BEIJING – Nearly one-fifth of China's farmland is polluted, mostly from yearslong accumulations of toxins from factories, mining and agriculture, the government said, raising sharp concerns about the country's food safety after years of unbridled industrialization.
Results of a nationwide survey of soil samples taken from 2005 through last year, and announced late Thursday, showed contamination in 16.1 percent of the country's soil overall and 19.4 percent of its arable land.
More than 80 percent of the pollution is the result of inorganic toxins, with the top three contaminants identified as cadmium, nickel and arsenic, according results of the investigation jointly announced by China's Environmental Protection Ministry and its Land and Resources Ministry.
"The overall condition of the Chinese soil allows no optimism," said the report, posted on the environment ministry website. "Some regions suffer serious soil pollution underscored by worrying farm land quality and prominent problems with deserted industrial and mining land."
The report confirms widespread concerns about the safety of China's soil following decades of explosive growth in the country's industry, the overuse of farm chemicals and lax environmental enforcement which have left vast swaths of the countryside tainted.
The worst pollution centers around the country's most industrialized regions, the Yangtse and Pearl River deltas in southern China and heavily industrial portions of the northeast, the report said.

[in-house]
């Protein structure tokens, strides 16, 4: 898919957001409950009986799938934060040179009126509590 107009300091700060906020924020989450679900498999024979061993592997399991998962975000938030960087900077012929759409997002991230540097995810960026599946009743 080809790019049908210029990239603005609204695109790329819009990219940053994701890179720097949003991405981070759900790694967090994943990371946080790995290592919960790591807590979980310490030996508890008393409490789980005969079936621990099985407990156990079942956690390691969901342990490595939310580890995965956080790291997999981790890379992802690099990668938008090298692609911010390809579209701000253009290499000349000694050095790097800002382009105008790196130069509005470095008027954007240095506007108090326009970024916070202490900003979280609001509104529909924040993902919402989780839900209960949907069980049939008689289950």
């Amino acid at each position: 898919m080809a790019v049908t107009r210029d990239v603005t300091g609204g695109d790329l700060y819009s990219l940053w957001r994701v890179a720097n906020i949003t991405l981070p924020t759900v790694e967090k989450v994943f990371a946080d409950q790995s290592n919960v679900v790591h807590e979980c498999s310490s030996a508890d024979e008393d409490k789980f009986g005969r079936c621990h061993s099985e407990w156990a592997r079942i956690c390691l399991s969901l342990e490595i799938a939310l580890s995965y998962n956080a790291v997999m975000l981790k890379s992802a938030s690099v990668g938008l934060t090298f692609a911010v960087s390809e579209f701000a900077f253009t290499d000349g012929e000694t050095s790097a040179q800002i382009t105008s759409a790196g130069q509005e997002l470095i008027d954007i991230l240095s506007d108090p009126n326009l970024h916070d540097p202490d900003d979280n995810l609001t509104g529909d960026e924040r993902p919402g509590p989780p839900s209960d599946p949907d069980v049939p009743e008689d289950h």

China's leaders have expressed resolve in tackling the country's pollution problem, although the threat to the country's food-producing soil has so far been overshadowed by public alarm at smog and water contamination.
However, recent scandals of tainted rice and crops have begun to shift attention to soil.
A key concern among scientists is cadmium, a carcinogenic metal that can cause kidney damage and other health problems and is absorbed by rice, the country's staple grain. Last May, authorities launched an investigation of rice mills in southern China after tests found almost half of the supplies sold in Guangzhou, a major city, were contaminated with cadmium.
In early 2013, the newspaper Nanfang Daily reported that tens of thousands of tons of cadmium-tainted rice had been sold to noodle makers in southern China since 2009. It said government inspectors declared it fit only for production of non-food goods such as industrial alcohol but a trader sold most of the rice to food processors anyway.